Background.: Many genes of the malaria parasite Plasmodium falciparum show clonally variant expression regulated at the epigenetic level. These genes participate in fundamental host-parasite interactions and contribute to adaptive processes. However, little is known about their expression patterns during human infections. A peculiar case of clonally variant genes are the 2 nearly identical clag3 genes, clag3.1 and clag3.2, which mediate nutrient uptake and are linked to resistance to some toxic compounds.
Methods.: We developed a procedure to characterize the expression of clag3 genes in naturally infected patients and in experimentally infected human volunteers.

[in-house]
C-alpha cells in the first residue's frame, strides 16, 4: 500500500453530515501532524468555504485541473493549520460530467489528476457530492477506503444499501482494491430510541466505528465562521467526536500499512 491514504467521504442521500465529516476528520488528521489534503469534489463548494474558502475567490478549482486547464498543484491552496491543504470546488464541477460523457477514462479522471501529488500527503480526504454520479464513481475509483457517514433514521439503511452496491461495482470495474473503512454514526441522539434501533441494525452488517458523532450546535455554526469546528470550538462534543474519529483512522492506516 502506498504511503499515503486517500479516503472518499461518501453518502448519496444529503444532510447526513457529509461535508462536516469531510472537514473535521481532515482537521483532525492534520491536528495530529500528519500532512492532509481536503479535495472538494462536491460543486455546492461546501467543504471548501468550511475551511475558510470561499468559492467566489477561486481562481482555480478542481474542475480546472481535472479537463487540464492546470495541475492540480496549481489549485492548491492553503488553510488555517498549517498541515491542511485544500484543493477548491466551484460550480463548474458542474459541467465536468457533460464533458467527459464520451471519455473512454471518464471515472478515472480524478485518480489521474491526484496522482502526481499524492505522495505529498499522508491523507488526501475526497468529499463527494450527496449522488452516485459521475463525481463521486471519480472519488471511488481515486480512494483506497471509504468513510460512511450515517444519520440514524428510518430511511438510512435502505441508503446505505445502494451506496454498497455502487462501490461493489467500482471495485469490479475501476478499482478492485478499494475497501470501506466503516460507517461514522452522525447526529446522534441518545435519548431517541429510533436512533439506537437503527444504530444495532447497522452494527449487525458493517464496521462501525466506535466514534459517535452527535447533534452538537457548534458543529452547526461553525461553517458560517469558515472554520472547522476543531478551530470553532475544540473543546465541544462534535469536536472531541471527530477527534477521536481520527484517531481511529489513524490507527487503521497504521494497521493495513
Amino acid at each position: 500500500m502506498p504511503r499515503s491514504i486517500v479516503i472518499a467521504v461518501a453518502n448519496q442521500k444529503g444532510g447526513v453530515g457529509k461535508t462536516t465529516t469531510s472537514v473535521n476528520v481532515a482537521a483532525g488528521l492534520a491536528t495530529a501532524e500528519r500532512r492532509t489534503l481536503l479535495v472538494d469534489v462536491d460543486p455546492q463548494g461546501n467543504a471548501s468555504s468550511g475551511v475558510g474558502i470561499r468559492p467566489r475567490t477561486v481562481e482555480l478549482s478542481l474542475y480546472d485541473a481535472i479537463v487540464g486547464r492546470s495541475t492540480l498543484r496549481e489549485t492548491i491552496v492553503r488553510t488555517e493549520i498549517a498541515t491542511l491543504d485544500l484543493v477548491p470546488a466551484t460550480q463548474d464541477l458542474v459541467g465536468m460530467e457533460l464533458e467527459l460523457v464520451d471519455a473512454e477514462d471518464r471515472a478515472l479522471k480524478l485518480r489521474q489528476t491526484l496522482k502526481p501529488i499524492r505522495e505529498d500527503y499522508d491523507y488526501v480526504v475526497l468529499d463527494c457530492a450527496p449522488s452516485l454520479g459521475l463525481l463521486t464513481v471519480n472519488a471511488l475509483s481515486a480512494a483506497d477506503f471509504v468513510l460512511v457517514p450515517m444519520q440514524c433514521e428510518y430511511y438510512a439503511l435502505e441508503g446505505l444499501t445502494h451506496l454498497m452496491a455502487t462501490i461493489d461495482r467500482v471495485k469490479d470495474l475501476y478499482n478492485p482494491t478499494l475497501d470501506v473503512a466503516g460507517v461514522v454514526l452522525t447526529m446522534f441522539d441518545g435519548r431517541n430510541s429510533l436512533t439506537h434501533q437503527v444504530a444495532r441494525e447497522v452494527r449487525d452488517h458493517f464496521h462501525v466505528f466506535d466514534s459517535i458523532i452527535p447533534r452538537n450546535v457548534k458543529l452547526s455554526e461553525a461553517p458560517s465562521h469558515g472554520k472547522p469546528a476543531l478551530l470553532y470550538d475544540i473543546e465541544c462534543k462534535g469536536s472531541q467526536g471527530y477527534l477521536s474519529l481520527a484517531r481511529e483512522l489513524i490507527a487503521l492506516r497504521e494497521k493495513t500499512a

Results.: We provide the first description of clag3 expression during human infections, which revealed mutually exclusive expression and identified the gene predominantly expressed. Adaptation to culture conditions or selection with a toxic compound resulted in isolate-dependent changes in clag3 expression. We also found that clag3 expression patterns were reset during transmission stages.
Conclusions.: Different environment conditions select for parasites with different clag3 expression patterns, implying functional differences between the proteins encoded. The epigenetic memory is likely erased before parasites start infection of a new human host. Altogether, our findings support the idea that clonally variant genes facilitate the adaptation of parasite populations to changing conditions through bet-hedging strategies.
- Journal Article